A YOUNG girl died yesterday after being savaged by two Rottweiler

dogs.

Eleven-year-old Kelly Lynch, of Cotton Road, Dundee, was attacked as

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she and a friend, Lorraine Simpson, walked the dogs beside the Eckaigh

river, near Sandbank, Dunoon.

The girl, who was visiting family friends at the Cot House Inn, was

found to be dead on arrival at Dunoon General Hospital.

The two girls had been out for most of yesterday and were returning to

the hotel, owned by Lorraine's father Mr Brian Simpson, between Kilmun

and Sandbank.

For no apparent reason Mr Simpson's two pet dogs turned on the two

girls, savaging Kelly.

Lorraine ran for assistance, and a local woman came to the girl's aid

but it was too late.

Mr Simpson, Lorraine, and the local woman, who has not been named by

police, were also taken to the local hospital for treatment for shock,

but were later released.

The woman who had bravely tried to calm down the dogs suffered cuts to

her hands. It is believed she works at the Cot House Inn.

Police said inquiries were continuing and a report would be submitted

to the procurator-fiscal.

The two dogs were later put down by Dunoon vet Mr Tony Black.

He said: ''Most Rottweilers that I know I have never had any trouble

with.

''But every vet in the country knows that with Rottweilers, Dobermans

and Alsatians, and guard dogs in general, you always have to be a bit

careful because you know what they can do.

''Most such dogs don't give you any hassle, but you are always that

bit wary.

''It is the first time I have been involved in anything like this in

the area. I am shattered, and everybody in the whole area is

shattered.''

It is understood that Kelly and Lorraine were on holiday at the hotel.

Mr Simpson has owned the small hotel for several years and breeds

Rottweilers in kennels nearby.

Mr Simpson is estranged from his wife, who lives in Dundee with their

son Brian and Lorraine, who was visiting him.

Last night Mr Simpson was under sedation. A family friend, who met

callers at the door, said: ''He is absolutely shattered by all of this.

It is too awful to understand how these two pet dogs who had never shown

any signs of temper should turn on the two girls.

''They had been out for a walk, had gone to buy sweeties and then gone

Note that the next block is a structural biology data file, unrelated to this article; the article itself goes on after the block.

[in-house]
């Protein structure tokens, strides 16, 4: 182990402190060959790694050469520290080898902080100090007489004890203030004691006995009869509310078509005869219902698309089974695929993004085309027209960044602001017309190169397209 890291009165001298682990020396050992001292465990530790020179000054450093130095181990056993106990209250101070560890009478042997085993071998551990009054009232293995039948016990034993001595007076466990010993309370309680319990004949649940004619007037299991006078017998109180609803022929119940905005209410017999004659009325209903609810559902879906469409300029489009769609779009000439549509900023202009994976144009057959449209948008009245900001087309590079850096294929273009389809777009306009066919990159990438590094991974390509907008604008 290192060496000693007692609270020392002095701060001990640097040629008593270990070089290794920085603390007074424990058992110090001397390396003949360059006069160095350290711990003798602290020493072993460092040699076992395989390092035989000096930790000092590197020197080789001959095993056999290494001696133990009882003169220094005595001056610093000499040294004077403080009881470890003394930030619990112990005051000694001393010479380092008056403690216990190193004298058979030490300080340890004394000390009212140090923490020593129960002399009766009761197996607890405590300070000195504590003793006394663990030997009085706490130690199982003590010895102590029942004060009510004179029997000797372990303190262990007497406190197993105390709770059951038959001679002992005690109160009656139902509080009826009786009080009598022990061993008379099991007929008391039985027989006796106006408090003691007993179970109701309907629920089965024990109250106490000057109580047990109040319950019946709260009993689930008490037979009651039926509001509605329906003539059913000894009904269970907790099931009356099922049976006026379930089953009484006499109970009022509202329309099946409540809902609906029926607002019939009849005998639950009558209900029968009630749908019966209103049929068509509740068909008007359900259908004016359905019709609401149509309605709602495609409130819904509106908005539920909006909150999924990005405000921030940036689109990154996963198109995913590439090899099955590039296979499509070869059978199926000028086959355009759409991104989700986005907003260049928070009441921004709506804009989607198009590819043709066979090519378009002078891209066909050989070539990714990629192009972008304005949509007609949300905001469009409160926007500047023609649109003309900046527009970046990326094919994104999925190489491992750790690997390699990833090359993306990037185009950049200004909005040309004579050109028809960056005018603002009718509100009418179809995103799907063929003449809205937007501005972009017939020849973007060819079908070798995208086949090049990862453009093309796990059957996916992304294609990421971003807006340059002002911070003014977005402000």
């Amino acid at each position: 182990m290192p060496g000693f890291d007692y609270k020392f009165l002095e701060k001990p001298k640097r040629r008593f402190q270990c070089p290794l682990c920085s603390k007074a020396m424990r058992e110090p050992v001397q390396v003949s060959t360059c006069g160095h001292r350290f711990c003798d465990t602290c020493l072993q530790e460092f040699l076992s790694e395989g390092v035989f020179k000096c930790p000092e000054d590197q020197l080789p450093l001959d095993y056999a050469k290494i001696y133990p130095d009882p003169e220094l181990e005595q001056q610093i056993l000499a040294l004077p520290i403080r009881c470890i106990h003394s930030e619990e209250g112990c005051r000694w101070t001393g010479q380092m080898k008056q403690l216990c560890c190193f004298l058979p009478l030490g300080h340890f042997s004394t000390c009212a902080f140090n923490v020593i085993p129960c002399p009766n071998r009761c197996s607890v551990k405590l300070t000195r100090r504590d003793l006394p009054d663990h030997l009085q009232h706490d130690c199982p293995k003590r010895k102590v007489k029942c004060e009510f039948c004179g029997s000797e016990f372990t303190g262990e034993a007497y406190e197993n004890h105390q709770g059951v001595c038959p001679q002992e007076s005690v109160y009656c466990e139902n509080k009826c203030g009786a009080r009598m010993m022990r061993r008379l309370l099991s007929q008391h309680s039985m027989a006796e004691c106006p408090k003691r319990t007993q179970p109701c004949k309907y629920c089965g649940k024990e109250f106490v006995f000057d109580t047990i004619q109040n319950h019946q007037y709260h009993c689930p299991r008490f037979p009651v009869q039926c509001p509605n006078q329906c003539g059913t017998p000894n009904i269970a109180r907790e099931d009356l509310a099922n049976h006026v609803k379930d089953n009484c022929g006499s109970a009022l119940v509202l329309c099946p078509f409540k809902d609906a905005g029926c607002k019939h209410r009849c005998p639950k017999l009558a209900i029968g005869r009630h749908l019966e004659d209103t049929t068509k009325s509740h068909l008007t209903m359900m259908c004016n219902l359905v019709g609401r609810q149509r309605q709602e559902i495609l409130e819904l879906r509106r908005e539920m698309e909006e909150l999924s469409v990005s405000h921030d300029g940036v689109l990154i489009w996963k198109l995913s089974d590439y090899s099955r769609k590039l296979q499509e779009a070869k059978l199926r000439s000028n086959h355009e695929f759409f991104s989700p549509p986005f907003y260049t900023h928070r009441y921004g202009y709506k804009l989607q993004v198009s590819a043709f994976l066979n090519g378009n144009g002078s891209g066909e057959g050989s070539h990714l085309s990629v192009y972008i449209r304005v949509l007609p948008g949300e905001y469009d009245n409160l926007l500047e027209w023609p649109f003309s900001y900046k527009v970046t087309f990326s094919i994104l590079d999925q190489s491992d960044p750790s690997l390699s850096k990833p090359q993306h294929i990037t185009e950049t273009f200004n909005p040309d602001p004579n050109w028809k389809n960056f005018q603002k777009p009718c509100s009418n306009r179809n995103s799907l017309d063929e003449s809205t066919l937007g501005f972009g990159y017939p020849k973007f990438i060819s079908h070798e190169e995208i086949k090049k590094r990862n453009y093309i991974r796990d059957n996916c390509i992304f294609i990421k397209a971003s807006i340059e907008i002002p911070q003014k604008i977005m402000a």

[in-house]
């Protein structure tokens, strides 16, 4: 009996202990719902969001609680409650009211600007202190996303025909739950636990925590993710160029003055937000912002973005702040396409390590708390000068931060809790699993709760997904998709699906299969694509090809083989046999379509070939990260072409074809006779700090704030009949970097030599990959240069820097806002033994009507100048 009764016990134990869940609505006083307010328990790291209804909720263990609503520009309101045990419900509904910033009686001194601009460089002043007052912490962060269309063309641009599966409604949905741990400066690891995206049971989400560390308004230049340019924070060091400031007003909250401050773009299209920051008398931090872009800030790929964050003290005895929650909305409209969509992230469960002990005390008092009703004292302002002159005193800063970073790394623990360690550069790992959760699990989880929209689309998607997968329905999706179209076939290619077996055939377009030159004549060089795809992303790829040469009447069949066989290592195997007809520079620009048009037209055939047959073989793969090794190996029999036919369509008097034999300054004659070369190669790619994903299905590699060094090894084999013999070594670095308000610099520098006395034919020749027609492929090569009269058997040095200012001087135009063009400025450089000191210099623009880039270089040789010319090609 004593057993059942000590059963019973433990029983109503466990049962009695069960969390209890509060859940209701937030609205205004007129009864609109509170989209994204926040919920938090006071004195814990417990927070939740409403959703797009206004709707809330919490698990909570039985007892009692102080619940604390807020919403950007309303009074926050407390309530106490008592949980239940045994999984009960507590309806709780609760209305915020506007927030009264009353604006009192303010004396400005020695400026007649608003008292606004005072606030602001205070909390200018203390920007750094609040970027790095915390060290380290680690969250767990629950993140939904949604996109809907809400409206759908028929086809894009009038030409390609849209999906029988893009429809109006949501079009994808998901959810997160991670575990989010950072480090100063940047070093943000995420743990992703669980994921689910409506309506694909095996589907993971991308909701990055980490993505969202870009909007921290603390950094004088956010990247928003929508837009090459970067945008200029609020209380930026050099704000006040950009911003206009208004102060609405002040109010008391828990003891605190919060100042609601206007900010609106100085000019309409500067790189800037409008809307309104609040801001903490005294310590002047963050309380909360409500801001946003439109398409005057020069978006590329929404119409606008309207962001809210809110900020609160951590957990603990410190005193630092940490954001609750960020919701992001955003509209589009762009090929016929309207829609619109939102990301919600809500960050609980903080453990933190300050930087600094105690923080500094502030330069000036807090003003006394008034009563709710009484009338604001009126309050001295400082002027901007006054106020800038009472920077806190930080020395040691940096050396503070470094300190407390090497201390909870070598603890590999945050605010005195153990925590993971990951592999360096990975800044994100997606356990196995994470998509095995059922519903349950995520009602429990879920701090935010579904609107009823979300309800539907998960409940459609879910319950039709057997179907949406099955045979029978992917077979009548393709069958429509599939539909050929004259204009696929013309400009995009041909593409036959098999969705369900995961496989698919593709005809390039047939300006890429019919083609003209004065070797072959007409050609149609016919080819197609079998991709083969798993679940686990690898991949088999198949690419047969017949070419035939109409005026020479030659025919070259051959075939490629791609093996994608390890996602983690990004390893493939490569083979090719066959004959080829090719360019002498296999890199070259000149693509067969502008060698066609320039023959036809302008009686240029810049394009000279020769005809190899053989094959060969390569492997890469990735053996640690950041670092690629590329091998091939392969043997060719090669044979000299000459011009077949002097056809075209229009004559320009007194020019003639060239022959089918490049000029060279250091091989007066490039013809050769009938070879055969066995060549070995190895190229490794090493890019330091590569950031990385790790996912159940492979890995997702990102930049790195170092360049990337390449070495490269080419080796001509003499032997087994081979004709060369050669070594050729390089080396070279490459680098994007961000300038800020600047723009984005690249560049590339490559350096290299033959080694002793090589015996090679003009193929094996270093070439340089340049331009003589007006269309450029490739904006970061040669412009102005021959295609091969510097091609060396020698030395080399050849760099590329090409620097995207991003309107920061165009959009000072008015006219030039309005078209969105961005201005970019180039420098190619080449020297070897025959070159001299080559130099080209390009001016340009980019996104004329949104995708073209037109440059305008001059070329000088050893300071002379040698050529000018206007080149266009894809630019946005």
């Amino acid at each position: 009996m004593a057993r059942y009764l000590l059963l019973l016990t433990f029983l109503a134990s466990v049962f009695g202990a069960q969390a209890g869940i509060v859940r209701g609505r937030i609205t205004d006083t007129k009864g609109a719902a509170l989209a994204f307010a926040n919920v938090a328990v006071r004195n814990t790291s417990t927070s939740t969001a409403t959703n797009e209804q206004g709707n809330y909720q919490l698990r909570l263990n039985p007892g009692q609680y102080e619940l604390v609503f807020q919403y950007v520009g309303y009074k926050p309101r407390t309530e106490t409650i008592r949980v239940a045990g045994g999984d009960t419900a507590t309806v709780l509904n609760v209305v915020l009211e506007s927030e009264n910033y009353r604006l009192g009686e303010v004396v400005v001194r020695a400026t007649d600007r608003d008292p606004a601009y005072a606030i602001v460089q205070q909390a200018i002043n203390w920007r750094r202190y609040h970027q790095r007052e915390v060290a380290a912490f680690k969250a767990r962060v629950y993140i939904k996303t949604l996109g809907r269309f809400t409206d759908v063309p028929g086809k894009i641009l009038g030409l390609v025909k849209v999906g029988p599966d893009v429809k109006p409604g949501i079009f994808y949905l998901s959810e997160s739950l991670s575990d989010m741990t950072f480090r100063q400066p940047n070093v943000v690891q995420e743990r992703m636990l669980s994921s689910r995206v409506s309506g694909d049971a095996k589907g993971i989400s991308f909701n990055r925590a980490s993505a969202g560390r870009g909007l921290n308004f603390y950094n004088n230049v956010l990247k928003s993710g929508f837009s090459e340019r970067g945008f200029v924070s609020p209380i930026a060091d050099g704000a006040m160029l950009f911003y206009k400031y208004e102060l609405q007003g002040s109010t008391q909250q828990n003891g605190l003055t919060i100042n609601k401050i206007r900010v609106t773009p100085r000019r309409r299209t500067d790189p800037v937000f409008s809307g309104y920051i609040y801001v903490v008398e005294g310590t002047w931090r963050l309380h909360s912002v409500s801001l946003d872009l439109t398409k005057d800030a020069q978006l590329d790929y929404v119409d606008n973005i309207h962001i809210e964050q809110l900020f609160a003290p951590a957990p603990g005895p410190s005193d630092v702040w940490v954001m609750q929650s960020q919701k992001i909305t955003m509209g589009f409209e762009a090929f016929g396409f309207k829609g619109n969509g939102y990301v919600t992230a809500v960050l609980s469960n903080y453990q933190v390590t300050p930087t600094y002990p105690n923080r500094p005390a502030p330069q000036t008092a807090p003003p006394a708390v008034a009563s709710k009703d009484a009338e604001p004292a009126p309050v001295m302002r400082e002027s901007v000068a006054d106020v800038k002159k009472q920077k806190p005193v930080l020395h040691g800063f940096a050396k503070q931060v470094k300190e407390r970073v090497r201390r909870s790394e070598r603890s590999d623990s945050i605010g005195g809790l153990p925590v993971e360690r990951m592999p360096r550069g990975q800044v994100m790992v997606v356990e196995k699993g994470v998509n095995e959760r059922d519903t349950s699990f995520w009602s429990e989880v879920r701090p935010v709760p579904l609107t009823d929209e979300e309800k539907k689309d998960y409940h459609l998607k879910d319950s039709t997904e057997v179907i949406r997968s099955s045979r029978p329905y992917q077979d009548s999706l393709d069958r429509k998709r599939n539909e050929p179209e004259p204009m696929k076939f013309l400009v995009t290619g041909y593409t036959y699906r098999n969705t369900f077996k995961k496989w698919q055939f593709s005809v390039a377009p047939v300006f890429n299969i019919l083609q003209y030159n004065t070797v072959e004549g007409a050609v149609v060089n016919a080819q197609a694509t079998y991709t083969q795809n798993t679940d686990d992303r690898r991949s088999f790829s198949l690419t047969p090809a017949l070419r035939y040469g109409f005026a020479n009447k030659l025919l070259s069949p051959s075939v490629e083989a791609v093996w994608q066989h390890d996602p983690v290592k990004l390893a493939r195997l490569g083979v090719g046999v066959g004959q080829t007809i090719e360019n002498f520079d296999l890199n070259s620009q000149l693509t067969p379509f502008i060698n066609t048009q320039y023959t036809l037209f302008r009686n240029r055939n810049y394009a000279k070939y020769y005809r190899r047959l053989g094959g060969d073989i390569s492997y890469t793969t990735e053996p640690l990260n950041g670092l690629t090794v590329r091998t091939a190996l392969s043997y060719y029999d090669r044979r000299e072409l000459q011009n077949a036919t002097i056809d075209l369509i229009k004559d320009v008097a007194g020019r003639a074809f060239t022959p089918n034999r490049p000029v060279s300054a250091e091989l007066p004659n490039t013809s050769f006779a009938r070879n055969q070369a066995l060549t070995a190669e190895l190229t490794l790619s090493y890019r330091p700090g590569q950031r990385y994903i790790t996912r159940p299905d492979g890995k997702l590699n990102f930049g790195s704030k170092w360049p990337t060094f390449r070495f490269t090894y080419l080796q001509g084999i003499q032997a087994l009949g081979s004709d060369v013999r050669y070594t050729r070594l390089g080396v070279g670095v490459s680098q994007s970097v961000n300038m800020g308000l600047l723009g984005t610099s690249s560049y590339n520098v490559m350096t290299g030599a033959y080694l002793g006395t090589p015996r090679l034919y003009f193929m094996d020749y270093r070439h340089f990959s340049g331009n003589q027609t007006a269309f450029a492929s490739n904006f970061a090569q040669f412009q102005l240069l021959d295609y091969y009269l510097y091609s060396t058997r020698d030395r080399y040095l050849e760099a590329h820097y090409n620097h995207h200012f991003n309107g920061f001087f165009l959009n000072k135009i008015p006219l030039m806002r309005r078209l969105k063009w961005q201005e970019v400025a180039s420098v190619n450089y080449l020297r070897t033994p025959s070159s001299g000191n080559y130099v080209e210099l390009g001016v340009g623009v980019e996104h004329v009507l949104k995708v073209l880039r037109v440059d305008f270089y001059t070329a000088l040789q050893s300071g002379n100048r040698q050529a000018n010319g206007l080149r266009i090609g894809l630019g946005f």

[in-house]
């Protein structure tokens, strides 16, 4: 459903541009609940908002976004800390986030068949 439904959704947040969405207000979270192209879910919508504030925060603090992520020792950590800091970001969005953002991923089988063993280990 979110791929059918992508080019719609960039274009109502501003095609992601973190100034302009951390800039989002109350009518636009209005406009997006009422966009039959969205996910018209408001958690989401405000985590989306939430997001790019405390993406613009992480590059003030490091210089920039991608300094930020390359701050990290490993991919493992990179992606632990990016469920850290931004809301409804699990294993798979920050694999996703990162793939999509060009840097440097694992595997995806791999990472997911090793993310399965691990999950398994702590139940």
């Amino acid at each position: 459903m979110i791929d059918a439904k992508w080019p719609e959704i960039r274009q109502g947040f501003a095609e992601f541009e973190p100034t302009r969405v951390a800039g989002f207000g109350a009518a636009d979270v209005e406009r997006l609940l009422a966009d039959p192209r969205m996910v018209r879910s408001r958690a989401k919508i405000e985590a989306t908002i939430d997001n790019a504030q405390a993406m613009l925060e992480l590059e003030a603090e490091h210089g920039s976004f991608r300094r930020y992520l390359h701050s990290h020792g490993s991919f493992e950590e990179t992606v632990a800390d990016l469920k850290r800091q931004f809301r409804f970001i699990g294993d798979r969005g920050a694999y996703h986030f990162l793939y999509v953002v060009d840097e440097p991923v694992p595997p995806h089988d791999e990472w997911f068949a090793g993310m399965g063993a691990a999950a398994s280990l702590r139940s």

over by the river. It seems that they were attacked near an old gravel

pit which is about a mile from the hotel.

''No one can understand it. I have never seen the dogs showing any

signs of temper. My children were playing with them this morning.''

Kelly, a pupil of Our Lady's Primary School in the Hilltown area of

Dundee was described as a ''cute, popular'' girl.

A shopkeeper near the family home in Dundee said: ''She used to come

in here every day at 4pm after school. Everybody liked her, and we are

all desperately shocked.''

She and Lorraine were due to return to Dundee this weekend to start

school on Monday.

Kelly's father was last night travelling to Dunoon, while her mother

was under sedation at the family home. Kelly was one of three children,

with brothers Kevin, 17, and Craig, seven.

Relatives were last night arriving at the family home to offer comfort

to her distraught mother.

At Kilmun, villagers expressed shock at the incident.

A local hotelier said: ''As far as we know, the girls were exercising

the dogs. One of the girls stopped for a short time.

''The other girl ran for help and a woman heard them and went to help.

Everyone is shocked.''

A shopkeeper in Sandbank added: ''I had seen the little girls earlier

on in the day walking with the two big dogs. They had come in to buy

some sweeties and they seemed quite happy.

''It is hard to understand how this awful thing could have happened

during a walk like this.''

Rottweilers are large, strongly built dogs, which are popular guard

dogs, and in some countries have been used as police dogs.

The RSPCA last night warned parents of the dangers of owning powerful

dogs like Rottweilers.

''Rottweilers are big and powerful dogs and can be very dangerous in

the hands of inexperienced people. Parents should be aware of how strong

these animals can be,'' said RSPCA spokesman Mr Gavin Grant.

In 1987, there were reports of a 13-year-old boy who underwent

emergency surgery after being bitten by a Rottweiler, and in another

incident, a 10-year-old girl was badly injured in a Rottweiler attack in

Aberdeen.

Last year, the owner of two Rottweilers was jailed for four months

after being convicted at Edinburgh Sheriff Court of assaulting a barmaid

and bar manager by ordering the dogs to bite them.

Meanwhile, it was disclosed yesterday that officials from the RSPCA

have held talks with the Home Office in an attempt to ban the aggressive

American-bred Pit Bull Terrier in Britain.

Pit Bull Terriers have been used in illegal dog fighting since they

were introduced in the UK 10 years ago.